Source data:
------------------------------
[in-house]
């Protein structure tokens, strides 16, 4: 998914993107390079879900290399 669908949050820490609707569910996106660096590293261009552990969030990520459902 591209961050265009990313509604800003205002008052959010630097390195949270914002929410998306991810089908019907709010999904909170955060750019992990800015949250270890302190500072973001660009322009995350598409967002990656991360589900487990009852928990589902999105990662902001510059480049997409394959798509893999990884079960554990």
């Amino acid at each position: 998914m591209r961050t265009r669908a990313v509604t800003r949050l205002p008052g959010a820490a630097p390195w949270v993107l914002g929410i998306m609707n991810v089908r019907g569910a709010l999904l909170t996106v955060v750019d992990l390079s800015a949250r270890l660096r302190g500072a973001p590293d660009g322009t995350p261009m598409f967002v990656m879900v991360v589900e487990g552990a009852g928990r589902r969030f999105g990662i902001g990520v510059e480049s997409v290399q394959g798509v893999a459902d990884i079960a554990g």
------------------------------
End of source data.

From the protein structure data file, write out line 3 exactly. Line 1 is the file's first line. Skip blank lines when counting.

């Amino acid at each position: 998914m591209r961050t265009r669908a990313v509604t800003r949050l205002p008052g959010a820490a630097p390195w949270v993107l914002g929410i998306m609707n991810v089908r019907g569910a709010l999904l909170t996106v955060v750019d992990l390079s800015a949250r270890l660096r302190g500072a973001p590293d660009g322009t995350p261009m598409f967002v990656m879900v991360v589900e487990g552990a009852g928990r589902r969030f999105g990662i902001g990520v510059e480049s997409v290399q394959g798509v893999a459902d990884i079960a554990g």